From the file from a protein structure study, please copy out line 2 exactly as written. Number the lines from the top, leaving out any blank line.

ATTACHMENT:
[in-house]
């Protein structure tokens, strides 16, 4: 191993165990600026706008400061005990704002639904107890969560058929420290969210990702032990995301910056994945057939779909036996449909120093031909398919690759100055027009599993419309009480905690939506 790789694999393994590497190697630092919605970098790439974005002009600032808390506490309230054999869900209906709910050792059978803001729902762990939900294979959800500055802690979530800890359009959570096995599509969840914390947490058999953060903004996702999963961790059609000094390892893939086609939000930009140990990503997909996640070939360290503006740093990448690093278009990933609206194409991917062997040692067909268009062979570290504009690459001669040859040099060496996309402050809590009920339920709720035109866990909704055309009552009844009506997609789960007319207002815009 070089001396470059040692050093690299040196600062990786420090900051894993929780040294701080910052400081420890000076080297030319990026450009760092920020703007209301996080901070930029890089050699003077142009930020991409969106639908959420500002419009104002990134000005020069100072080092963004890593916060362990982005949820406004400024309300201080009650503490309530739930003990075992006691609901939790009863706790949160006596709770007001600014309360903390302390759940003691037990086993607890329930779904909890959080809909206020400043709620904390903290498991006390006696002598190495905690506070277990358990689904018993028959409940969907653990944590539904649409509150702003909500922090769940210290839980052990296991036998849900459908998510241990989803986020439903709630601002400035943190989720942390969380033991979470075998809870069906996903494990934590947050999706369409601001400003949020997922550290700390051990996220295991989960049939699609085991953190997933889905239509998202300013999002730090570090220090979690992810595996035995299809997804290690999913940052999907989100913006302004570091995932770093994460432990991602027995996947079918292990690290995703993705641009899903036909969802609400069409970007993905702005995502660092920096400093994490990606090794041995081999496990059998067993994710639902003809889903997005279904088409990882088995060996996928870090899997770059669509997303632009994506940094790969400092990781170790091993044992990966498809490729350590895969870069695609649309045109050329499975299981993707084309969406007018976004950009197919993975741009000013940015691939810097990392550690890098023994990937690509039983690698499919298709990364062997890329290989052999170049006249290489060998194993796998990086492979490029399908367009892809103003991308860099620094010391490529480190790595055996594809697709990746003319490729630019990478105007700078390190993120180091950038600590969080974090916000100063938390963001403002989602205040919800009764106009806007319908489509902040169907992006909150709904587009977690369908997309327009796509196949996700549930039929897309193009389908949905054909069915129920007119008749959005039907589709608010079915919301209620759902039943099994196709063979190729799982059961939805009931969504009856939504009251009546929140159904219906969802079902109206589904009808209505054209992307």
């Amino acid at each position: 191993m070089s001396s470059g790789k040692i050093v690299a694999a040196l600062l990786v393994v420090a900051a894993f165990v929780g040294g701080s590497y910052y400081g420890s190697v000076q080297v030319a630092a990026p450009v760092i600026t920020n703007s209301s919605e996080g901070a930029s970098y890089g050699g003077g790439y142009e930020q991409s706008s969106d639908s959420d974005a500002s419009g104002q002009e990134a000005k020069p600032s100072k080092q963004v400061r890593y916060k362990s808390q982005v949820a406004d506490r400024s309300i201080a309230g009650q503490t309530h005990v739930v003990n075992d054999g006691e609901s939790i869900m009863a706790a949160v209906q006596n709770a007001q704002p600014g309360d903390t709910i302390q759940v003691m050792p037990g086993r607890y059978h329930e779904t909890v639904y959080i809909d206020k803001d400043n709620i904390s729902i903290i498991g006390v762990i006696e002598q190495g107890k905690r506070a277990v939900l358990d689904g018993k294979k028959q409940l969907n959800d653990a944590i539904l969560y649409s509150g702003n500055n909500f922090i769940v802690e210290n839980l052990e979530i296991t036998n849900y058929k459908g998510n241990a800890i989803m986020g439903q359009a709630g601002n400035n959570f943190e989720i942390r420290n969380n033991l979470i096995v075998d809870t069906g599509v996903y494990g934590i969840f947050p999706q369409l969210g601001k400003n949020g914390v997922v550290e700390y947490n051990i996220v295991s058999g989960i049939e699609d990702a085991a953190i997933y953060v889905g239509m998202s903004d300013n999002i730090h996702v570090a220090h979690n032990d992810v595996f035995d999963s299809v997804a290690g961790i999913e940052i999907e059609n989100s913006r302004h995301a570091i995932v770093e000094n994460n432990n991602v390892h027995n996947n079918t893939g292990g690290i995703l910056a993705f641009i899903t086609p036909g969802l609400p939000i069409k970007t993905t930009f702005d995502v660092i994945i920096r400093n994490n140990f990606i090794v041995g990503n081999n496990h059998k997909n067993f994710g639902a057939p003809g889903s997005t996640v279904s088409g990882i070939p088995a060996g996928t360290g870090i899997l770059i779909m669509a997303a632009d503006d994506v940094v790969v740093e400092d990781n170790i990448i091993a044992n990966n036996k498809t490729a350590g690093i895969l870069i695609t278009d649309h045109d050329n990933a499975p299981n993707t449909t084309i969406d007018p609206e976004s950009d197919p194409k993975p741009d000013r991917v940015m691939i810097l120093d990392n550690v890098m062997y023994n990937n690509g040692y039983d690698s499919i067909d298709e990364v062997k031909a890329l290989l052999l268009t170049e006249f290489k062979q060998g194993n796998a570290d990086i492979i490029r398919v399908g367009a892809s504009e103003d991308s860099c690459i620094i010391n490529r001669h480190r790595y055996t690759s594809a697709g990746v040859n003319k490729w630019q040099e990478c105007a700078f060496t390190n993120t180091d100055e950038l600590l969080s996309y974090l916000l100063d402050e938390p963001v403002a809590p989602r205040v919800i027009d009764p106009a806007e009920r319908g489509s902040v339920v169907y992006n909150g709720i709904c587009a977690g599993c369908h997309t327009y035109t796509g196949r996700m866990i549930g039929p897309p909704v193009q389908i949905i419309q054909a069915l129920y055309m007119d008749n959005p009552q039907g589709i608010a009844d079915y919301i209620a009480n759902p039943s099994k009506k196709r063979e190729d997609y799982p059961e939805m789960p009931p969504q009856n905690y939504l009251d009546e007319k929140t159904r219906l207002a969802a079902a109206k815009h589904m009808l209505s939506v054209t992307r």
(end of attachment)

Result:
């Protein structure tokens, strides 16, 4: 191993165990600026706008400061005990704002639904107890969560058929420290969210990702032990995301910056994945057939779909036996449909120093031909398919690759100055027009599993419309009480905690939506 790789694999393994590497190697630092919605970098790439974005002009600032808390506490309230054999869900209906709910050792059978803001729902762990939900294979959800500055802690979530800890359009959570096995599509969840914390947490058999953060903004996702999963961790059609000094390892893939086609939000930009140990990503997909996640070939360290503006740093990448690093278009990933609206194409991917062997040692067909268009062979570290504009690459001669040859040099060496996309402050809590009920339920709720035109866990909704055309009552009844009506997609789960007319207002815009 070089001396470059040692050093690299040196600062990786420090900051894993929780040294701080910052400081420890000076080297030319990026450009760092920020703007209301996080901070930029890089050699003077142009930020991409969106639908959420500002419009104002990134000005020069100072080092963004890593916060362990982005949820406004400024309300201080009650503490309530739930003990075992006691609901939790009863706790949160006596709770007001600014309360903390302390759940003691037990086993607890329930779904909890959080809909206020400043709620904390903290498991006390006696002598190495905690506070277990358990689904018993028959409940969907653990944590539904649409509150702003909500922090769940210290839980052990296991036998849900459908998510241990989803986020439903709630601002400035943190989720942390969380033991979470075998809870069906996903494990934590947050999706369409601001400003949020997922550290700390051990996220295991989960049939699609085991953190997933889905239509998202300013999002730090570090220090979690992810595996035995299809997804290690999913940052999907989100913006302004570091995932770093994460432990991602027995996947079918292990690290995703993705641009899903036909969802609400069409970007993905702005995502660092920096400093994490990606090794041995081999496990059998067993994710639902003809889903997005279904088409990882088995060996996928870090899997770059669509997303632009994506940094790969400092990781170790091993044992990966498809490729350590895969870069695609649309045109050329499975299981993707084309969406007018976004950009197919993975741009000013940015691939810097990392550690890098023994990937690509039983690698499919298709990364062997890329290989052999170049006249290489060998194993796998990086492979490029399908367009892809103003991308860099620094010391490529480190790595055996594809697709990746003319490729630019990478105007700078390190993120180091950038600590969080974090916000100063938390963001403002989602205040919800009764106009806007319908489509902040169907992006909150709904587009977690369908997309327009796509196949996700549930039929897309193009389908949905054909069915129920007119008749959005039907589709608010079915919301209620759902039943099994196709063979190729799982059961939805009931969504009856939504009251009546929140159904219906969802079902109206589904009808209505054209992307």